One method to increase bioavailability is to limit renal filtration. This is done by conjugating aptamers with large nanomaterials, for example, adding polyethylene glycol (PEG) increases the molecular weight of an aptamer over the threshold for filtration (40 kDa).

Macugen uses this technique to increase bioavailability and time in the blood. PEGylation also did not produce any unwanted immune responses. The increased mass can also reduce their susceptibility to nucleases and reduce toxic build-up.

Improving the design of the initial library can reduce waste in the production phase. Adding modified, artificial nucleotides can improve resistance to nucleases and increase binding affinity. They will also increase the diversity of the library, increasing the success rate, as the additional nucleotides allow more binding configurations and oligonucleotide combinations.

Another limiting aspect is to obtain high-affinity aptamers often 10+ rounds of SELEX are required. An innovative technique known as non-equilibrium capillary electrophoresis of equilibrium mixtures (NECEEM) aims to reduce the number of rounds involved.

The target is incubated with the aptamer library until it reaches an equilibrium. Different migration rates in electrophoresis allow bound aptamers to be separated from free aptamers. This can produce high-affinity aptamers in very few rounds of production.

Utilizing innovative techniques such as these and identifying further areas of improvement will help to optimize the production and application of aptamers. This will allow aptamers to be an important area of future therapeutic development.

Increased bioavailability will improve the effectiveness of aptamers in vivo applications, while improving production will increase the rate of research & development, allowing the focus to move onto disease and diagnostic areas to be targeted for aptamer use.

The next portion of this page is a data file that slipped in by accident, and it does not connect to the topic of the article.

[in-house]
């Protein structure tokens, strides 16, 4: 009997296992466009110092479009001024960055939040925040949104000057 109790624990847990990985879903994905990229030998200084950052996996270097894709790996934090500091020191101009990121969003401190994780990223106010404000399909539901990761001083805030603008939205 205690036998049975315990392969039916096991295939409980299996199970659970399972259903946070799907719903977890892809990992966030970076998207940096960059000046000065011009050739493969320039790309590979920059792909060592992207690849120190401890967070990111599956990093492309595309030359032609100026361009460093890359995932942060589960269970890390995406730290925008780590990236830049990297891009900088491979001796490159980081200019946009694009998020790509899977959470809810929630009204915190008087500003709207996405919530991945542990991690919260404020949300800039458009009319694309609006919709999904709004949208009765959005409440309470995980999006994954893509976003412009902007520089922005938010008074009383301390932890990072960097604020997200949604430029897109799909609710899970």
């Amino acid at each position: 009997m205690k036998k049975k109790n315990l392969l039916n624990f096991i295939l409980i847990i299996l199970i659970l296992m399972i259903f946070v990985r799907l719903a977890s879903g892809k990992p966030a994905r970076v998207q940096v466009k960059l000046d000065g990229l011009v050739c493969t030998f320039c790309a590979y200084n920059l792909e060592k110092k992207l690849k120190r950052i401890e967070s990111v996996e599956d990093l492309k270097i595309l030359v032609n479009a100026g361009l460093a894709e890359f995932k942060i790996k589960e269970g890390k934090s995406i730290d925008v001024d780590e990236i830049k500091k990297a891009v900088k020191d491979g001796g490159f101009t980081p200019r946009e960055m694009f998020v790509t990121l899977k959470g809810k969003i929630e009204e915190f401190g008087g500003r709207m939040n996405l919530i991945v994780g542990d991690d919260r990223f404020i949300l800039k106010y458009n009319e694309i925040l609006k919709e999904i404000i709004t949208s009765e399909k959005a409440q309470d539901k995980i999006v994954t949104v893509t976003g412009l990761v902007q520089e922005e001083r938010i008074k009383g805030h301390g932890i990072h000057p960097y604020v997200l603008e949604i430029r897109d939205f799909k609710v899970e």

References

  • Sharma, T. K., Bruno, J. G. and Dhiman, A. (2017) ‘ABCs of DNA aptamer and related assay development’, Biotechnology Advances. Elsevier Inc., pp. 275–301. doi: 10.1016/j.biotechadv.2017.01.003.
  • Sun, H. et al. (2015) ‘A Highlight of Recent Advances in Aptamer Technology and Its Application’, Molecules, 20, pp. 11959–11980. doi: 10.3390/molecules200711959.
  • Zhu, G. and Chen, X. (2018) ‘Aptamer-based targeted therapy’, Advanced Drug Delivery Reviews. Elsevier B.V., pp. 65–78. doi: 10.1016/j.addr.2018.08.005.

Further Reading

Last Updated: Jul 28, 2020

Gwillym Preece

Written by

Gwillym Preece

Gwillym has a strong passion for understanding new developments in science, particularly those within microbiology and infectious disease control. He has a B.Sc. in microbiology from the University of Sheffield where he gained knowledge in the molecular mechanisms of infectious disease, with a particular focus on tuberculosis and Staphylococcus aureus .

Citations

Please use one of the following formats to cite this article in your essay, paper or report:

  • APA

    Preece, Gwillym. (2020, July 28). What are Aptamers?. AZoLifeSciences. Retrieved on August 05, 2020 from https://www.azolifesciences.com/article/What-are-Aptamers.aspx.

  • MLA

    Preece, Gwillym. "What are Aptamers?". AZoLifeSciences. 05 August 2020. <https://www.azolifesciences.com/article/What-are-Aptamers.aspx>.

  • Chicago

    Preece, Gwillym. "What are Aptamers?". AZoLifeSciences. https://www.azolifesciences.com/article/What-are-Aptamers.aspx. (accessed August 05, 2020).

  • Harvard

    Preece, Gwillym. 2020. What are Aptamers?. AZoLifeSciences, viewed 05 August 2020, https://www.azolifesciences.com/article/What-are-Aptamers.aspx.

Comments

The opinions expressed here are the views of the writer and do not necessarily reflect the views and opinions of AZoLifeSciences.